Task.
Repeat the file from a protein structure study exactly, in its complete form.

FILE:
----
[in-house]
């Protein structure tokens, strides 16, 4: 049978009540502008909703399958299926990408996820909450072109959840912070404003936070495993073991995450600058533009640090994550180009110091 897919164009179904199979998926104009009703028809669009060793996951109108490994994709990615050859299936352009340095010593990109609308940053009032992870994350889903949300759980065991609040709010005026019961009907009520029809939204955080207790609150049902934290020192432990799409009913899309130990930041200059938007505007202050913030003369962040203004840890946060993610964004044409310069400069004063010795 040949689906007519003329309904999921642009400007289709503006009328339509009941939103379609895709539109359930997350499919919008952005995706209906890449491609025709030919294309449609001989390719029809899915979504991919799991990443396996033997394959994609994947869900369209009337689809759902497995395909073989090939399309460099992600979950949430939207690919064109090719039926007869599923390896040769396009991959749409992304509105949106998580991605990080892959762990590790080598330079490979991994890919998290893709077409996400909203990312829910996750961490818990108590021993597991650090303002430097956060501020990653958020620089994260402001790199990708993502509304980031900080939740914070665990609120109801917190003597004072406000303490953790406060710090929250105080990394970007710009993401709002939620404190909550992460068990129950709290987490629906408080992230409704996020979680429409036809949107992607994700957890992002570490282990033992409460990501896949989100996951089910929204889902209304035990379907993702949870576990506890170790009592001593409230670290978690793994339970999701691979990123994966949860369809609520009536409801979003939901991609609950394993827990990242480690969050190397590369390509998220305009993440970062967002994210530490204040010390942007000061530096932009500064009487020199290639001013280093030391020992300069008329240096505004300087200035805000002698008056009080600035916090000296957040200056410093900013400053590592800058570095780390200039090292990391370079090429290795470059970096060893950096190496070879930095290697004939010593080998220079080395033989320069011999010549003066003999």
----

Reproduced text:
[in-house]
């Protein structure tokens, strides 16, 4: 049978009540502008909703399958299926990408996820909450072109959840912070404003936070495993073991995450600058533009640090994550180009110091 897919164009179904199979998926104009009703028809669009060793996951109108490994994709990615050859299936352009340095010593990109609308940053009032992870994350889903949300759980065991609040709010005026019961009907009520029809939204955080207790609150049902934290020192432990799409009913899309130990930041200059938007505007202050913030003369962040203004840890946060993610964004044409310069400069004063010795 040949689906007519003329309904999921642009400007289709503006009328339509009941939103379609895709539109359930997350499919919008952005995706209906890449491609025709030919294309449609001989390719029809899915979504991919799991990443396996033997394959994609994947869900369209009337689809759902497995395909073989090939399309460099992600979950949430939207690919064109090719039926007869599923390896040769396009991959749409992304509105949106998580991605990080892959762990590790080598330079490979991994890919998290893709077409996400909203990312829910996750961490818990108590021993597991650090303002430097956060501020990653958020620089994260402001790199990708993502509304980031900080939740914070665990609120109801917190003597004072406000303490953790406060710090929250105080990394970007710009993401709002939620404190909550992460068990129950709290987490629906408080992230409704996020979680429409036809949107992607994700957890992002570490282990033992409460990501896949989100996951089910929204889902209304035990379907993702949870576990506890170790009592001593409230670290978690793994339970999701691979990123994966949860369809609520009536409801979003939901991609609950394993827990990242480690969050190397590369390509998220305009993440970062967002994210530490204040010390942007000061530096932009500064009487020199290639001013280093030391020992300069008329240096505004300087200035805000002698008056009080600035916090000296957040200056410093900013400053590592800058570095780390200039090292990391370079090429290795470059970096060893950096190496070879930095290697004939010593080998220079080395033989320069011999010549003066003999």